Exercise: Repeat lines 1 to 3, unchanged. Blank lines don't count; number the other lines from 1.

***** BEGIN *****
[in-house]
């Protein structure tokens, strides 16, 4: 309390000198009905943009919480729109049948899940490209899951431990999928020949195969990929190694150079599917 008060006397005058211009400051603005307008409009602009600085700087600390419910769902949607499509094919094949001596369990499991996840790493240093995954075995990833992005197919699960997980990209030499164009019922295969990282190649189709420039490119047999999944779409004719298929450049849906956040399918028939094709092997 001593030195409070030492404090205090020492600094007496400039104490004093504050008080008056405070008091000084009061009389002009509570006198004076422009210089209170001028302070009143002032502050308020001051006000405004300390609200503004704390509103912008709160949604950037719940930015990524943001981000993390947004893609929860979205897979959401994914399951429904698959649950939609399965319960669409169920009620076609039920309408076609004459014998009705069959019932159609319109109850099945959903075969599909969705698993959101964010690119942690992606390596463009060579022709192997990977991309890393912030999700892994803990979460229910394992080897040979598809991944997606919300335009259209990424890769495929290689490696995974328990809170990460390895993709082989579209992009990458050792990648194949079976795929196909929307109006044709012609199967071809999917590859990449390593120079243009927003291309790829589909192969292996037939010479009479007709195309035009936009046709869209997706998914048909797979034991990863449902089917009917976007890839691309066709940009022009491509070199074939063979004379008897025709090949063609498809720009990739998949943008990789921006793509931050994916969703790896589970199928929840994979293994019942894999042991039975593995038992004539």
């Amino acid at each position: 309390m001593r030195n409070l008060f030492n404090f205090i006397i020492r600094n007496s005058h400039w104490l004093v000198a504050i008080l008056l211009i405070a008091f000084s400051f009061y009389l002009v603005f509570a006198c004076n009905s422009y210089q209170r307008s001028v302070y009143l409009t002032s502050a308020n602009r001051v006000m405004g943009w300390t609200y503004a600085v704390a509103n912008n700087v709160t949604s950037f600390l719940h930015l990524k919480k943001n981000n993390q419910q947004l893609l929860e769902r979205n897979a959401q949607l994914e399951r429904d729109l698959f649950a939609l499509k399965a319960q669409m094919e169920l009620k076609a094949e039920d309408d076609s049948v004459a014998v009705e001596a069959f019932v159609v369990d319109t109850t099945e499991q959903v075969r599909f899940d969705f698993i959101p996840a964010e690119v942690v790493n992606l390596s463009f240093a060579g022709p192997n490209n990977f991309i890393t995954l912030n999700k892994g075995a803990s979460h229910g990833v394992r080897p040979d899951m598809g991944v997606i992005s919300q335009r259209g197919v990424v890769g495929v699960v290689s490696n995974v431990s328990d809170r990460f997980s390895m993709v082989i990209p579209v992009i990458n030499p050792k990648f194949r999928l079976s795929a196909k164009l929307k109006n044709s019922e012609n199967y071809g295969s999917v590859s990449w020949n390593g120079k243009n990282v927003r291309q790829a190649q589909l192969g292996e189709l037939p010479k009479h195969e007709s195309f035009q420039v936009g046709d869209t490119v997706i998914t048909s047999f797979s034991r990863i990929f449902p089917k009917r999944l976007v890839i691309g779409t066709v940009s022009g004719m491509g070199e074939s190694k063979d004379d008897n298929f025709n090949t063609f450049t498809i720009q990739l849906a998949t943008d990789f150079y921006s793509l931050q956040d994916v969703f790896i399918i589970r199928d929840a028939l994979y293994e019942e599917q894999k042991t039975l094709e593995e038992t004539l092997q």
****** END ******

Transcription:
[in-house]
């Protein structure tokens, strides 16, 4: 309390000198009905943009919480729109049948899940490209899951431990999928020949195969990929190694150079599917 008060006397005058211009400051603005307008409009602009600085700087600390419910769902949607499509094919094949001596369990499991996840790493240093995954075995990833992005197919699960997980990209030499164009019922295969990282190649189709420039490119047999999944779409004719298929450049849906956040399918028939094709092997 001593030195409070030492404090205090020492600094007496400039104490004093504050008080008056405070008091000084009061009389002009509570006198004076422009210089209170001028302070009143002032502050308020001051006000405004300390609200503004704390509103912008709160949604950037719940930015990524943001981000993390947004893609929860979205897979959401994914399951429904698959649950939609399965319960669409169920009620076609039920309408076609004459014998009705069959019932159609319109109850099945959903075969599909969705698993959101964010690119942690992606390596463009060579022709192997990977991309890393912030999700892994803990979460229910394992080897040979598809991944997606919300335009259209990424890769495929290689490696995974328990809170990460390895993709082989579209992009990458050792990648194949079976795929196909929307109006044709012609199967071809999917590859990449390593120079243009927003291309790829589909192969292996037939010479009479007709195309035009936009046709869209997706998914048909797979034991990863449902089917009917976007890839691309066709940009022009491509070199074939063979004379008897025709090949063609498809720009990739998949943008990789921006793509931050994916969703790896589970199928929840994979293994019942894999042991039975593995038992004539």
């Amino acid at each position: 309390m001593r030195n409070l008060f030492n404090f205090i006397i020492r600094n007496s005058h400039w104490l004093v000198a504050i008080l008056l211009i405070a008091f000084s400051f009061y009389l002009v603005f509570a006198c004076n009905s422009y210089q209170r307008s001028v302070y009143l409009t002032s502050a308020n602009r001051v006000m405004g943009w300390t609200y503004a600085v704390a509103n912008n700087v709160t949604s950037f600390l719940h930015l990524k919480k943001n981000n993390q419910q947004l893609l929860e769902r979205n897979a959401q949607l994914e399951r429904d729109l698959f649950a939609l499509k399965a319960q669409m094919e169920l009620k076609a094949e039920d309408d076609s049948v004459a014998v009705e001596a069959f019932v159609v369990d319109t109850t099945e499991q959903v075969r599909f899940d969705f698993i959101p996840a964010e690119v942690v790493n992606l390596s463009f240093a060579g022709p192997n490209n990977f991309i890393t995954l912030n999700k892994g075995a803990s979460h229910g990833v394992r080897p040979d899951m598809g991944v997606i992005s919300q335009r259209g197919v990424v890769g495929v699960v290689s490696n995974v431990s328990d809170r990460f997980s390895m993709v082989i990209p579209v992009i990458n030499p050792k990648f194949r999928l079976s795929a196909k164009l929307k109006n044709s019922e012609n199967y071809g295969s999917v590859s990449w020949n390593g120079k243009n990282v927003r291309q790829a190649q589909l192969g292996e189709l037939p010479k009479h195969e007709s195309f035009q420039v936009g046709d869209t490119v997706i998914t048909s047999f797979s034991r990863i990929f449902p089917k009917r999944l976007v890839i691309g779409t066709v940009s022009g004719m491509g070199e074939s190694k063979d004379d008897n298929f025709n090949t063609f450049t498809i720009q990739l849906a998949t943008d990789f150079y921006s793509l931050q956040d994916v969703f790896i399918i589970r199928d929840a028939l994979y293994e019942e599917q894999k042991t039975l094709e593995e038992t004539l092997q």